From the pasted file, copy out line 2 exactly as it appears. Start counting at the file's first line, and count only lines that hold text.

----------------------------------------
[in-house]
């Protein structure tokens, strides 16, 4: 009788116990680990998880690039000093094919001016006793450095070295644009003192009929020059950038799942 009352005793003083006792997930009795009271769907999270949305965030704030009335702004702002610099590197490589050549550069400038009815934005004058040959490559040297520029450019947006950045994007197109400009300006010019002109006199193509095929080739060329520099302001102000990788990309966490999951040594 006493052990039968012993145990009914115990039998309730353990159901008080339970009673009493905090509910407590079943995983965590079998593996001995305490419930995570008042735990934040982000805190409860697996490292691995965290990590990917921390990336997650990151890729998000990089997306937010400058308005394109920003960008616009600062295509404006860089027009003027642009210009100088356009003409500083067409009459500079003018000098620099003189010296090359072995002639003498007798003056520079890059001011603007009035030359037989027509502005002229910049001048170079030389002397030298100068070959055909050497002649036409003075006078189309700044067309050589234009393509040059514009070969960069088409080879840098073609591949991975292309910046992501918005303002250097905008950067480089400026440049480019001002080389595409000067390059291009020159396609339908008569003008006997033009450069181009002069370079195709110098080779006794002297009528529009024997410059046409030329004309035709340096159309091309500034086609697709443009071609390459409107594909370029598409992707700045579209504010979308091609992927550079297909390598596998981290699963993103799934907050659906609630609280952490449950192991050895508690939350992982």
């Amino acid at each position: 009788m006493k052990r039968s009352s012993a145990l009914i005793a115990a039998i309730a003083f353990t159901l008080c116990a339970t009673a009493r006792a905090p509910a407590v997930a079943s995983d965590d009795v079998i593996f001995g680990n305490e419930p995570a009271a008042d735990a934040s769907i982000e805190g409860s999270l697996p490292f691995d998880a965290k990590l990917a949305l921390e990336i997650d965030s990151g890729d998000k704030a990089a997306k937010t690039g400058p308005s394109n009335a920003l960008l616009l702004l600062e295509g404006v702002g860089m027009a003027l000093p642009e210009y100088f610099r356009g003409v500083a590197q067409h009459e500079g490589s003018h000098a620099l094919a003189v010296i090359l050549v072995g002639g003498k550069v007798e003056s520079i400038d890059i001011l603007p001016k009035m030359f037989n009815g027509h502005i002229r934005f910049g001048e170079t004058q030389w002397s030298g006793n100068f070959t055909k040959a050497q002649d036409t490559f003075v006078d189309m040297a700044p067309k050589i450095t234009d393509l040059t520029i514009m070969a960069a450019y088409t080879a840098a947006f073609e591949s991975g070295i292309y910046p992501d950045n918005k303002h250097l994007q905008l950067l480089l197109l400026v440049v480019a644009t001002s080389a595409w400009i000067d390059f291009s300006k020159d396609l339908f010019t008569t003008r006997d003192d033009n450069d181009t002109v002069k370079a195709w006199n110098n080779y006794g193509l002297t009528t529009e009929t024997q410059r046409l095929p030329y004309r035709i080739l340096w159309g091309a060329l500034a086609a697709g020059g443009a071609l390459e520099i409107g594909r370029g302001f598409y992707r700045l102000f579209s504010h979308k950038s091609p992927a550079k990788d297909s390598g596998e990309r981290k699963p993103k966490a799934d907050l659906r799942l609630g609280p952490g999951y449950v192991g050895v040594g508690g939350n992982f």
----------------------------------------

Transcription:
């Protein structure tokens, strides 16, 4: 009788116990680990998880690039000093094919001016006793450095070295644009003192009929020059950038799942 009352005793003083006792997930009795009271769907999270949305965030704030009335702004702002610099590197490589050549550069400038009815934005004058040959490559040297520029450019947006950045994007197109400009300006010019002109006199193509095929080739060329520099302001102000990788990309966490999951040594 006493052990039968012993145990009914115990039998309730353990159901008080339970009673009493905090509910407590079943995983965590079998593996001995305490419930995570008042735990934040982000805190409860697996490292691995965290990590990917921390990336997650990151890729998000990089997306937010400058308005394109920003960008616009600062295509404006860089027009003027642009210009100088356009003409500083067409009459500079003018000098620099003189010296090359072995002639003498007798003056520079890059001011603007009035030359037989027509502005002229910049001048170079030389002397030298100068070959055909050497002649036409003075006078189309700044067309050589234009393509040059514009070969960069088409080879840098073609591949991975292309910046992501918005303002250097905008950067480089400026440049480019001002080389595409000067390059291009020159396609339908008569003008006997033009450069181009002069370079195709110098080779006794002297009528529009024997410059046409030329004309035709340096159309091309500034086609697709443009071609390459409107594909370029598409992707700045579209504010979308091609992927550079297909390598596998981290699963993103799934907050659906609630609280952490449950192991050895508690939350992982």